World citizens intent on sustainability should rejoice that Vermont citizens were too dumb to elect Christine Hallquist as their governor. Allegedly, they were more concerned about a tax increase on fossil fuels, than they were about entering the 21st century. This means that Christine can use her insights and other talents to help North Americans transition away from fossil fuels to clean electrical energy solutions.
Soon after she lost the election she wrote a white paper on a North-American solution to climate change, which has a lot to do with sustainable electrical energy. Wind and hydro are part of the equation, but so are batteries. Now, she emerges as CEO of Quebec registered, Cross Border Power. Its strategy is closely aligned with that of Bothell, Washington startup XNRGI.
XNRGI (exponential energy) exuberantly tells us that it “has developed the first-ever porous silicon chip based Lithium Metal rechargeable battery technology. XNRGI’s 15 patented technologies and 12 pending patents, were developed over a 15-year period with more than $80-million of investment from Intel, Motorola, Energizer, the United States Navy, Argonne National Laboratory / US DOE Department of Energy grant for advance manufacturing and Novellus Systems, among others. XNRGI’s technologies enable scalable, high-volume manufacturing at the industry’s lowest cost, by using existing semiconductor wafer manufacturing and contract assembly which have been perfected in Silicon Valley over the past 20 years. This combination of original technologies and proven manufacturing processes provides XNRGI with an unprecedented manufacturing scale and at a low cost with minimal capex.”
XNRGI has developed a new battery technology that prints micro-batteries onto silicon wafers. There are 36 million of these machined onto a 300 mm silicon wafer, which is referred to as being 12-inches in diameter.
These batteries can scale from ultra-small batteries for medical implants to large-scale grid storage and initially promises four times the energy density of lithium-ion batteries for half the price. It claims to completely eliminates the problem of dendrite formation which, if true, would make it a massively disruptive invention. Dendrites are responsible for most fires in lithium based batteries.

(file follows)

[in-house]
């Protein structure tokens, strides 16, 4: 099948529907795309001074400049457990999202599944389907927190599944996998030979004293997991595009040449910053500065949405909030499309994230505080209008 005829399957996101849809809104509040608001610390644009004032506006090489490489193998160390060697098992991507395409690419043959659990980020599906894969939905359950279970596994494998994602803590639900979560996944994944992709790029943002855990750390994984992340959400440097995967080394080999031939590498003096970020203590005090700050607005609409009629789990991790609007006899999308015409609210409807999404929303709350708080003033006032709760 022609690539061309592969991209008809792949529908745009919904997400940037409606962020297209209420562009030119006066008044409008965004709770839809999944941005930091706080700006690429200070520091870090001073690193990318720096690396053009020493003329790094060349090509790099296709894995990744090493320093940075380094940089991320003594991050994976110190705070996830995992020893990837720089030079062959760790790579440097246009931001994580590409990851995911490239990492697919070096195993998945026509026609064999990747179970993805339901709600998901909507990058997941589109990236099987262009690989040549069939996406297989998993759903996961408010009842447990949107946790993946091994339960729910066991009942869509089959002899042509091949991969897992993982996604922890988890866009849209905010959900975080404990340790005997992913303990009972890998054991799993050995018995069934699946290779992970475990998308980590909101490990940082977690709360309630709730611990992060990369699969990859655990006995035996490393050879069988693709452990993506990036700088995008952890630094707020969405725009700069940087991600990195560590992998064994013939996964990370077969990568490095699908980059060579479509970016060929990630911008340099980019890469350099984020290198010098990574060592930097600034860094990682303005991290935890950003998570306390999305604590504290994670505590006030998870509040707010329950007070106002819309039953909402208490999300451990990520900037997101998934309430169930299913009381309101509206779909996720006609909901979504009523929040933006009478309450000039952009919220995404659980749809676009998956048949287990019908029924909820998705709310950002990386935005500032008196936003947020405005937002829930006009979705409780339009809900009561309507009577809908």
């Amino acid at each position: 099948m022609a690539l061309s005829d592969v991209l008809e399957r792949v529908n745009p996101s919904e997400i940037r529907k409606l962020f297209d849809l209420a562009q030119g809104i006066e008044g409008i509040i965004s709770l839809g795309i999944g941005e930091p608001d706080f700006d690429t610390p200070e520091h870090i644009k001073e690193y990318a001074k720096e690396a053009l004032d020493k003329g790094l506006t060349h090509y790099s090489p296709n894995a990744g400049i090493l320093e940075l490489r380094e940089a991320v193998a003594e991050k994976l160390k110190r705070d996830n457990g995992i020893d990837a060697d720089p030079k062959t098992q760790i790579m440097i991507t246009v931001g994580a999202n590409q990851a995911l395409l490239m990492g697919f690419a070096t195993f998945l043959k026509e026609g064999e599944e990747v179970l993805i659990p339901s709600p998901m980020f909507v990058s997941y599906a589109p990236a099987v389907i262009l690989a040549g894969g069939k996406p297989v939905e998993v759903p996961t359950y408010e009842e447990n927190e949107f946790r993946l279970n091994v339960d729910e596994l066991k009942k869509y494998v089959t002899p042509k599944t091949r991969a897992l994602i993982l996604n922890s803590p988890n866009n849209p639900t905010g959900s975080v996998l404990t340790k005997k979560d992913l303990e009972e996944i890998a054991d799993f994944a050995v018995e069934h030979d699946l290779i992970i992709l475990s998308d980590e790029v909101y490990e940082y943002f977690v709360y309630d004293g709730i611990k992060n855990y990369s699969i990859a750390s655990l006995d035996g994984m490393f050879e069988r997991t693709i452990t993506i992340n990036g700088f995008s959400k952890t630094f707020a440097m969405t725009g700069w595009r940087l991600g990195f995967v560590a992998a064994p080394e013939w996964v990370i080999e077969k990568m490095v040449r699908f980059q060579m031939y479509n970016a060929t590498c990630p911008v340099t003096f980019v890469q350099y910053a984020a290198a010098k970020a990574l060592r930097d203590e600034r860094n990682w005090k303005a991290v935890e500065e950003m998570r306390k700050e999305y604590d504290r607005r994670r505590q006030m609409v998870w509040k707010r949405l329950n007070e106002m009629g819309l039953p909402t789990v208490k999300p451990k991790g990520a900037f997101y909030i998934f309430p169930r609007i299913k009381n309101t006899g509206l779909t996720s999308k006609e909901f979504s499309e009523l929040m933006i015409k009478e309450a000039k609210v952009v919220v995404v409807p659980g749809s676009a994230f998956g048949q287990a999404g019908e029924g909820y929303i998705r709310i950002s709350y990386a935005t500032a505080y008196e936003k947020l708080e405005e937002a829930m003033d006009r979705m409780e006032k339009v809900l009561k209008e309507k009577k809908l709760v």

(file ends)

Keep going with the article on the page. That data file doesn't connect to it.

Porous silicon gives about 70 times the surface area compared to a traditional lithium battery, with millions of cells in a wafer. The batteries are 100% recyclable. At the end of the product life, the wafers are returned, then cleaned to reclaim the lithium and other materials. Then can then be reused.
XNRGI has worked with partners in an early adapter program to test out 600 working samples in a variety of areas. These include: electric vehicles with 3 – 6 times the energy density currently found, while being 2 – 3 times lighter, and at a considerably lower cost; consumer electronics, providing 1 600 Wh/liter; internet of things applications with micron scale power with low discharge rates.
Grid scale storage for intermittent renewables like Solar/ Wind and backup power is another focus area.The battery banks that Cross Border Power plans to sell to utility companies as soon as next year will be installed in standard computer server racks. One shipping container with 40 racks, will offer 4 megawatts (MW) of battery storage capacity in contrast to a comparaAble set of rack-storage lithium ion batteries which would typically only yield 1 MW.
Electrical grid stabilization, is probably the one area in electrical engineering where battery density is irrelevant. Of course, everyone appreciates a price reduction, and this means that a 4 MW 40 foot container will cost twice the price of a 1 MW unit.
A 1 MW 40 foot container-based energy storage system typically includes two 500-kW power conditioning systems (PCSs) in parallel, lithium-ion battery sets with capacity equivalent to 450 kWh, a controller, a data logger, air conditioning, and an automatic fire extinguisher. When this is scaled to 4 MW, some of the details remain unknown, including the number and size of the PCSs. The total capacity should increase to 1.8 MWh.